Il Calcio Inglese: English football through an Italian lens

Words by Chloe Beresford Illustration by Philippe Fenner
July 17, 2018

“And it certainly did seem a little provoking (‘almost as if it happened on purpose,’ she thought) that, though she managed to pick plenty of beautiful rushes as the boat glided by, there was always a more lovely one that she couldn’t reach,” wrote Lewis Carroll in the famous children’s book Alice’s Adventures in Wonderland.

“The prettiest are always further!” she said at last, with a sigh at the obstinacy of the rushes in growing so far off.”

Just like in so many famous literary works, there is a hidden meaning in those words, and this is the reason why so many English football fans travel to watch matches abroad, eager to witness atmosphere and colour rarely seen on home soil. Aside from those who follow the biggest European sides, receiving supporters are often surprised to see their foreign visitors, their puzzlement clearly a result of the glamourous reputation of the English Premier League.

They are as surprised to see us as we would be to see them, our perceptions of each other’s football embodied in the “grass is always greener” quotation above. A superb, if not unexpected example of such adoration of the English game is represented by Italian fan Andrea Pettinello, founder of a site named “Il Calcio Inglese”.

Here, he has built a network of similar-minded people, a place where those fanatical about English football can share such enthusiasm.

“My first contact with English football was in 2005 when my cousin brought me to Upton Park to watch West Ham,” Andrea told Tifo Football in an exclusive interview. “From that moment, my life changed completely. Football has always been a way of life for me and not just a sport.

“At the age of 18, doctors told me I wouldn’t play again due to a genetic problem that caused me coagulation problems, and it was then a world made of dreams fell away.

“So at one point, I had an idea: if I can’t play football, why not start to write about it? That was the crucial moment that motivated me to open a web community to see how many other people loved English football in particular like me. For the first 3 years was no more than a hobby. All I needed to do was upload a few photos and videos. That’s it.

“Then, suddenly, thousands of people start to follow me and read my articles. Now I have 190k followers (if you combine Instagram, Facebook and Twitter together), as well as a brand new website. Every month I travel to England to report live on my matchday experiences and I give my followers advice on how to enjoy their own future football experiences in England in the best way possible.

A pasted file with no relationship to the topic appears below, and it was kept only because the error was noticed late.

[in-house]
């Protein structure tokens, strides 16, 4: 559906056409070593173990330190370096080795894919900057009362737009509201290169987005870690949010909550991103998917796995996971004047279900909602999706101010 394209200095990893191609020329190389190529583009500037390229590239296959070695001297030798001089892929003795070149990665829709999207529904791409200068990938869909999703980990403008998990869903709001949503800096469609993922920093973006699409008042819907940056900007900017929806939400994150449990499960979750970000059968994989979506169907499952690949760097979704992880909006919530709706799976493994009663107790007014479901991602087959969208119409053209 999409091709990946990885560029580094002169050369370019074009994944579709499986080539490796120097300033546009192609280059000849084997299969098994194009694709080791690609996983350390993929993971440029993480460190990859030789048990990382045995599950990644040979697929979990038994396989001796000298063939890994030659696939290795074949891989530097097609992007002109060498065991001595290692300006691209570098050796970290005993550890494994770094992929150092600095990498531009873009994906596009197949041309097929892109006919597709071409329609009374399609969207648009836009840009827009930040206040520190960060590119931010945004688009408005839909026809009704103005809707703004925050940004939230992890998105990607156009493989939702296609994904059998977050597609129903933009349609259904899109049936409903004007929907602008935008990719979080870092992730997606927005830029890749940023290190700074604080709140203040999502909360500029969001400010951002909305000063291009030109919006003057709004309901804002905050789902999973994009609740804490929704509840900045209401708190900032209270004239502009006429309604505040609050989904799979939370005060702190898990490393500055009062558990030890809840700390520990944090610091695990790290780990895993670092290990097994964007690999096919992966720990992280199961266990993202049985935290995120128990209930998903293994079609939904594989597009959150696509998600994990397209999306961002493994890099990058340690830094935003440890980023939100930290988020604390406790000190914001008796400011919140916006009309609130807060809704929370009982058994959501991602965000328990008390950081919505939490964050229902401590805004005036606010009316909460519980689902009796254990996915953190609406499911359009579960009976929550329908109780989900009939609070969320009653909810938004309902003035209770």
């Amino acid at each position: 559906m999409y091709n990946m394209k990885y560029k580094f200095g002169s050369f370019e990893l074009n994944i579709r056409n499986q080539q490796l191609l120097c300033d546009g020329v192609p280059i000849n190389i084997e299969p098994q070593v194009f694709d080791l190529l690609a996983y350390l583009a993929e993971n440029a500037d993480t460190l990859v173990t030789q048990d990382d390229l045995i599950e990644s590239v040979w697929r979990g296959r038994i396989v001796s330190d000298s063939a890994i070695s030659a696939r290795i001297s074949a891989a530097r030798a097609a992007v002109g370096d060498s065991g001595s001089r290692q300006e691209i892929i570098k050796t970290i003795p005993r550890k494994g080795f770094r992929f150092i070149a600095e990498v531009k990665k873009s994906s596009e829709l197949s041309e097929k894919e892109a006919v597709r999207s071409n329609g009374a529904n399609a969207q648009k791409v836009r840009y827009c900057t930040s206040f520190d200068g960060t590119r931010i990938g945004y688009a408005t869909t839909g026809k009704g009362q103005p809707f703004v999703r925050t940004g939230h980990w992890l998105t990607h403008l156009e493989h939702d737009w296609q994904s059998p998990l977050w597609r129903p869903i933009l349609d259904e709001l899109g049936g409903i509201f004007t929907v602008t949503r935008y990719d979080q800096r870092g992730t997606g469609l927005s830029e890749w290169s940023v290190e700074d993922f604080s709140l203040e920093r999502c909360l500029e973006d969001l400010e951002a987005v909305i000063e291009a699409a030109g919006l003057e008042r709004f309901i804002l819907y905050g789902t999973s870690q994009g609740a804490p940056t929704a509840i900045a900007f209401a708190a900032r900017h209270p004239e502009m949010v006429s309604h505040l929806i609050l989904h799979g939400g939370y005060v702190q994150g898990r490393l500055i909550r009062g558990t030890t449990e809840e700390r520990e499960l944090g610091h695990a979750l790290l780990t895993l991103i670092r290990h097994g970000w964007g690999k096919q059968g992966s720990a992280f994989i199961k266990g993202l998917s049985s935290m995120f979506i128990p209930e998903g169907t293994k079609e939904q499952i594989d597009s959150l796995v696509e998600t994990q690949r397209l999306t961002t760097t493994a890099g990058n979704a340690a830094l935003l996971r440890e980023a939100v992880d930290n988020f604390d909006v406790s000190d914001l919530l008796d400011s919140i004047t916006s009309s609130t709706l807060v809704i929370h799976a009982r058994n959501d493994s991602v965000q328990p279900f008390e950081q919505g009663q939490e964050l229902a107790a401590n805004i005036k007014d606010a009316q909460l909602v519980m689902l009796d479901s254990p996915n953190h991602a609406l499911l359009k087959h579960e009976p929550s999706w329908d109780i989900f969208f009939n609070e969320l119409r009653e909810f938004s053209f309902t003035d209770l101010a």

“What makes me happiest is the fact that after years of hard work, a lot of people have started to see me as an inspiration thanks to what I have achieved. I’ve never received help from anyone and to be at this point and to show more than 100k people every day what has now become a job, makes me infinitely proud.”

Just like any great achievement, Andrea’s success in such an interesting venture has not come along without a tremendous amount of graft and self-sacrifice, however he refused to give up.

“I have been through some really hard times, I have suffered from bad anxiety and depression, but more than anything else football has always helped me to be strong. To be honest sometimes I still don’t realise that hundreds of teenagers started to follow and talk with their friends about English football thanks to me my hard work and determination to get better and better in the last few years.

“The future is now brighter than ever: I have a few plans and one of my aims is to make a series of docufilms about all the things people simply can’t read on the internet. Any focal point, any untold story, any particular fact about the beautiful game will be on a video in a few months.

“Also, I have new ideas everyday to how make my community a better place for everyone. Is not only a Facebook page or a Instagram profile, is more than that: a big family where everyone who loves to talk about football is welcome.”

A look at Andrea’s work is a useful exercise indeed in learning to appreciate what is uniquely special about football in England, a way of understanding that – while watching football abroad has many different merits – there are aspects of our own game that are highly coveted on foreign soil.

England may have been dreaming about football “coming home” this summer, but through Il Calcio Inglese, Andrea has taken a large chunk of it over to Italy.

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